the miraculous healing and redemptive power of our glorious Lord and Savior:
In the beginning of the 21st century, no one ever thought that an African-American would become the first President of the United States. But it happened, and an entire country celebrated the exceptional efforts pulled off by citizens ready for sweeping change. But this change didn’t come without effort. It required a unification of all people from all races and nationalities, which is what “The Obama Effect” is about. This film centers around a middle-aged man (Charles S. Dutton) who is faced with some difficult life questions after having a heart attack. Attempting to get back on track with his life, he takes on the Obama campaign with full force in an effort to fight for something he believes in. In the end, he not only learns that putting effort into something can yield unexpected results, but that fighting for something you believe in, including yourself, is what life is all about.
Years ago, I bumped into a friend coming out of Mass and he mentioned to me that he was off to the Metro (just down the street from our parish) to see “Pulp Fiction” again. The film is not to my taste and I remarked on the incongruity of going from Mass to see it. He replied, “I need to cleanse my palate. I’ve seen too many films about the Triumph of the Human Spirit.”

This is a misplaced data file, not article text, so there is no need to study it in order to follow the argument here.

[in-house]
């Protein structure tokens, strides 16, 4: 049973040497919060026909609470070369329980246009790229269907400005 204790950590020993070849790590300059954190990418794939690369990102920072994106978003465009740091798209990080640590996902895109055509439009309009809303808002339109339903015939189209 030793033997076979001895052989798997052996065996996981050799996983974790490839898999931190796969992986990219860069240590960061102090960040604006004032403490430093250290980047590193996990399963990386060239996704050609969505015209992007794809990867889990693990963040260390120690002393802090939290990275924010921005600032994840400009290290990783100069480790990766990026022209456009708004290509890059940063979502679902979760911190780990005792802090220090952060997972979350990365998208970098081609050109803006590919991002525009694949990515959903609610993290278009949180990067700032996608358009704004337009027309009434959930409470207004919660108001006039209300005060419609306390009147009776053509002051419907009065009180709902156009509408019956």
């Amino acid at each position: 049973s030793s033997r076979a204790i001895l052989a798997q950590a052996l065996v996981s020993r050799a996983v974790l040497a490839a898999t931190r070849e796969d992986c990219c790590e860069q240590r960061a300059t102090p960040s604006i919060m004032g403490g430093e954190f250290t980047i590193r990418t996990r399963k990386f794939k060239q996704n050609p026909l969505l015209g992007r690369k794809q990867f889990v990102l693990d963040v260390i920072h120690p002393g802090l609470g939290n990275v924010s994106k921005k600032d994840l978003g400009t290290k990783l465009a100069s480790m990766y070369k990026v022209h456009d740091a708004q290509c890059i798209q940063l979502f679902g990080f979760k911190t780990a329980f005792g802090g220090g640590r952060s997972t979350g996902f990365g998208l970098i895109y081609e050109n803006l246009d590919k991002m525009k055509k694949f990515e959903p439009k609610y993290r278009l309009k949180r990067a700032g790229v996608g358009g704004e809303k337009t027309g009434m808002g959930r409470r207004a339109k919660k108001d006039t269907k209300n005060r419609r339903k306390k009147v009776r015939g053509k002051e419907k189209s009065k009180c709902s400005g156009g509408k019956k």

It is one of the marks of our deranged culture that Lefties now make movies, not about the exaltation of the humble, but about the glorification of rich corporate tools. Nobody would believe a film about somebody who finds healing and redemption by campaigning for the Rombot 2012 Device. But lots of suckers still imagine that Obama is some sort of vessel for messianic hope instead of what he is: a wholly-owned subsidiary of Caesaroligarchic interest who claims the right to indefinitely detain and murder anybody he feels like. It takes a special sort of stupid for the alleged Party of the Little Guy to go on perpetuating that messianic legend at this late date.
And, by the way, what’s with this: “In the beginning of the 21st century, no one ever thought that an African-American would become the first President of the United States.” Grammatic ineptitude aside (George Washington became the first President of the United States and he did it in the 18th Century) does anybody seriously believe that “no one ever thought” an African-American would become President? I assumed it was a foregone conclusion that we will see Presidents from every ethnicity in the American ethnic kaleidoscope, as female Presidents as well.